PANOPTIWORK TALKS\5: Gig workers in the platform metropolis

On the 10th of January 2024, at 17.00, panoptiwork will host its fifth talk entitled: “Gig workers in the platform metropolis: delivery workers in the Netherlands and South Korea”. The talk will be held in the Diephuiszaal at the Faculty of Law (Room 1217.0065, Oude Boteringestraat 18, Groningen). You can register to attend the meeting emailing Large part of the meeting will be dedicated to a discussion with participants, so get prepared to open a debate! Drinks will follow.

Dr. Seonok Lee is the speaker, she’s involved in the panoptiwork network and Lecturer at the Faculty of Arts in the Department of Minority and Multilingualism.

Hereunder you can read the abstract of her presentation:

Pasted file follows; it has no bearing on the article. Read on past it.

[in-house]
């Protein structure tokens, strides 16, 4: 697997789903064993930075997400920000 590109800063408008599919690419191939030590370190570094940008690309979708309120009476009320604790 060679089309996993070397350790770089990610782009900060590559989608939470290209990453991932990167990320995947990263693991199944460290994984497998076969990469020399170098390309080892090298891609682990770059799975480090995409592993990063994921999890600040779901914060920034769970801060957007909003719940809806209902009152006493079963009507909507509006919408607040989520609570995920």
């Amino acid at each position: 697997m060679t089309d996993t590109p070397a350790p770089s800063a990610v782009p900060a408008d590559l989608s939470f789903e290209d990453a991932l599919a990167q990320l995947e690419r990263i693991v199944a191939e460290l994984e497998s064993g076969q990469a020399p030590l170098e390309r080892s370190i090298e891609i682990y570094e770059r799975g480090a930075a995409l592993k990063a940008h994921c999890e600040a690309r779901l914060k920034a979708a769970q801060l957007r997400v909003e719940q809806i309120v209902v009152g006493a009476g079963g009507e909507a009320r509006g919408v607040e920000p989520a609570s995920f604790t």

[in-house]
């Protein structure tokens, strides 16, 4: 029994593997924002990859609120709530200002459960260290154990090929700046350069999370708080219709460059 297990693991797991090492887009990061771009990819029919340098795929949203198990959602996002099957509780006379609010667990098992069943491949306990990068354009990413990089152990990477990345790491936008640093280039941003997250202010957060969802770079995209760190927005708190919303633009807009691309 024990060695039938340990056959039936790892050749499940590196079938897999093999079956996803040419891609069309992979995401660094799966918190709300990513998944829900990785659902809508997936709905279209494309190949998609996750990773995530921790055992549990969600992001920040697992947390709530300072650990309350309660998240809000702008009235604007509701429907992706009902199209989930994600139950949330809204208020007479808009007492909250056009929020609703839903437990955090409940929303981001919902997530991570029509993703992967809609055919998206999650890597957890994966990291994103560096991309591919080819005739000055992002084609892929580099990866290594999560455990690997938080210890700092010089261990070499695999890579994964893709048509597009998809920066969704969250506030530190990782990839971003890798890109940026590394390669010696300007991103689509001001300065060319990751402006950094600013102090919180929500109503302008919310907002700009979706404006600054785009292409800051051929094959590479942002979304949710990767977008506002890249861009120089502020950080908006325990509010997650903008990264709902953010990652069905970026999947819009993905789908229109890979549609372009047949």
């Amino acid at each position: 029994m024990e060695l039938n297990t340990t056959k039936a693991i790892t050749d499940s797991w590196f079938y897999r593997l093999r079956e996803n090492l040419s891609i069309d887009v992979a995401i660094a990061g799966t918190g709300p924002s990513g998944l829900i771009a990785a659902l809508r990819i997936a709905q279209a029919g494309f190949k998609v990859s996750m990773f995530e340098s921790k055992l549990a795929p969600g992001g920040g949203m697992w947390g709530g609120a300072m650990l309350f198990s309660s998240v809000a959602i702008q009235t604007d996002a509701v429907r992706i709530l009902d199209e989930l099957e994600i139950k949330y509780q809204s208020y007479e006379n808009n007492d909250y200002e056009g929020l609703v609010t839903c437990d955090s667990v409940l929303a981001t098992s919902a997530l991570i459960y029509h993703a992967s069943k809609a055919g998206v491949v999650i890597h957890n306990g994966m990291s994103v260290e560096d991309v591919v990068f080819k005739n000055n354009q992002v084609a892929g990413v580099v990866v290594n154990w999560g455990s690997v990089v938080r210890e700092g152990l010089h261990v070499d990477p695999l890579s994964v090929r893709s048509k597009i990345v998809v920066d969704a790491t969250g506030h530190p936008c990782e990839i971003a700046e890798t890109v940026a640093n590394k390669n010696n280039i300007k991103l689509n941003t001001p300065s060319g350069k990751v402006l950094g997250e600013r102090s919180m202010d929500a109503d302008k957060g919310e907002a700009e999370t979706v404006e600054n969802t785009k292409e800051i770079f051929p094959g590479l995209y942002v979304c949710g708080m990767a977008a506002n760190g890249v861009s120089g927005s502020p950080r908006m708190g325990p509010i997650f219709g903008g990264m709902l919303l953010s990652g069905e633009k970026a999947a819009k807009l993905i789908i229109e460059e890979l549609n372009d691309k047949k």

The term “platform” initially applied to any programmable computer ‘architecture’ upon which applications could be built (Hennessy & Patterson, 2011; Baldwin & Woodard, 2009), but it soon moved beyond this computational meaning and began to refer to a digital intermediary that brought together individuals, information, and goods (Evans et al., 2006). The term ‘platform’ itself does discursive work to position a company as “a facilitator that does not pick favorites” (Gillespie, 2010, p.358). However, critics have pointed out that platforms are not simply neutral enablers of transactions: They act as “private regulators” (Boudreau & Hagiu, 2009) through their ability to (dis)connect and algorithmically rank participants. Platforms also tend to evade regulatory obligations to producers and their workforce (Frenken & Fuenfschilling, 2020). “Platform capitalism” (Srnicek, 2016) replaces traditional contracted labor with a more informal, flexible, and entrepreneurial-like model to organize and optimize the workforce. Exemplified by Uber drivers and Deliveroo’s self-employed couriers, this new labor relation has been called enabling and exploitative at the same time (Kaine & Josserand, 2019). This research talk focuses on delivery workers and the “digitally mediated service work” (van Doorn, 2017) that residents of dense urban metropolises, such as Amsterdam (Groningen) and Seoul increasingly depend upon. This is a project that is timely and of global relevance. It will help provide academic researchers with a more global lens through which to understand and theorize the impacts of platformization. 

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